Due to the conflicting nature of the evidence, it is possible that different subtypes of occupational bending and twisting may contribute to LBP. Further, the following trends did emerge in their literature analysis:
  • Among the subgroup comparisons, the strongest association was noted for higher degrees of bending (> 45°) and more severe or disabling types of LBP.
  • Similarly, a number of studies suggest that twisting is also causally associated with more disabling LBP (severe or “chronic”), despite a lack of evidence that twisting is associated with other types of disabling LBP (sick leave). The evidence regarding causation from twisting was conflicting.
  • Although numerous theories exist regarding how bending and twisting may lead to LBP, very few studies actually discuss or investigate the biological plausibility of their results.
Systematic Review #2 - Awkward Occupational Postures & LBP:

In this systematic review, 27 studies (involving ~70000 participants) fulfilled the inclusion criteria but only 8 were considered to be of high methodological quality. 7 were prospective cohort studies, 16 were cross-sectional studies and 4 were case-control studies. Seven studies did not report on their statistical analysis to adjust for LBP confounders. Keeping the relatively low quality of this literature in mind, the following trends emerged:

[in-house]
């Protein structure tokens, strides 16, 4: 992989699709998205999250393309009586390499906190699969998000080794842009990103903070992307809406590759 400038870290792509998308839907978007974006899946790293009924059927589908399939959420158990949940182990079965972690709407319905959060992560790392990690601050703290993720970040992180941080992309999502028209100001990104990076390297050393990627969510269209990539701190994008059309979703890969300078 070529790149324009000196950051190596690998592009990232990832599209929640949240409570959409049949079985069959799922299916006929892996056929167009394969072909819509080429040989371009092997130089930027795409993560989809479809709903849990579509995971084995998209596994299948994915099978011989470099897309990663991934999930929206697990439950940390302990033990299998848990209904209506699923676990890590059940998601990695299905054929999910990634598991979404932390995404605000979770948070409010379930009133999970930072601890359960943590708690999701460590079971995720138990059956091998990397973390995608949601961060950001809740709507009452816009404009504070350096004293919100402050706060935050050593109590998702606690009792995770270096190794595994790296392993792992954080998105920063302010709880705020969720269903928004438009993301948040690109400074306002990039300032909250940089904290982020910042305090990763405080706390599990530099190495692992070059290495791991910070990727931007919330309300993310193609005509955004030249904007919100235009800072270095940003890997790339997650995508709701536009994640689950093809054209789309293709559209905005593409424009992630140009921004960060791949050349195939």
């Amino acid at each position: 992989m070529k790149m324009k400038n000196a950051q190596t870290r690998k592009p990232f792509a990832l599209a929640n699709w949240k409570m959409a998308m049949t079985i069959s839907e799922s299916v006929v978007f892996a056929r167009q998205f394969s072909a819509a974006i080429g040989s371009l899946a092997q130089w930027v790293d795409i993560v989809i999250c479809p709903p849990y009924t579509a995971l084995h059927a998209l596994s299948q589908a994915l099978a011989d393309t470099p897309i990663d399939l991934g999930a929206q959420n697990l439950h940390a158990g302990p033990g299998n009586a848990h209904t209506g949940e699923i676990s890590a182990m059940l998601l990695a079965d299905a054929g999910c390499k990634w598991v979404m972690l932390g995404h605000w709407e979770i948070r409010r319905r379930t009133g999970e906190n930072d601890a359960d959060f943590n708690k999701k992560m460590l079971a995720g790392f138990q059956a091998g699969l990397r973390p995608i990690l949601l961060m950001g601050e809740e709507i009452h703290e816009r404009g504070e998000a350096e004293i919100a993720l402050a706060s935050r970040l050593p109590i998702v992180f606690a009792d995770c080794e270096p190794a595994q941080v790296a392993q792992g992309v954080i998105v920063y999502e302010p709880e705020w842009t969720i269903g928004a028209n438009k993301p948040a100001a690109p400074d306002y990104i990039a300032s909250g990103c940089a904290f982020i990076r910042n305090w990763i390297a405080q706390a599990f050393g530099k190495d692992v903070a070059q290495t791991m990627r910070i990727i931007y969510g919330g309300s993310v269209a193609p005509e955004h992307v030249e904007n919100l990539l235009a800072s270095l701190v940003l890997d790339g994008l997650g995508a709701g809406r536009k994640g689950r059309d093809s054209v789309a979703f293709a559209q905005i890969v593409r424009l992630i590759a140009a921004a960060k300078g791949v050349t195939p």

• Collectively, these studies reported on 111 estimates on the association between awkward occupational postures and LBP – of these, 48% (n=53) were considered statistically significant – of these 53, 66% were classified as ‘weak’, 17% as ‘moderate’, 7% as ‘strong’, 6% as ‘protective’, and 4% could not be classified due to insufficient information.
  • Overall, lower quality studies reported more statistically significant estimates than higher quality studies (57% vs. 35%, respectively).
  • A total of 8 studies (involving ~6400 patients) were considered high quality and used multivariate analyses: 3 were case-control studies, 1 was cross-sectional, and 4 were prospective cohort in design.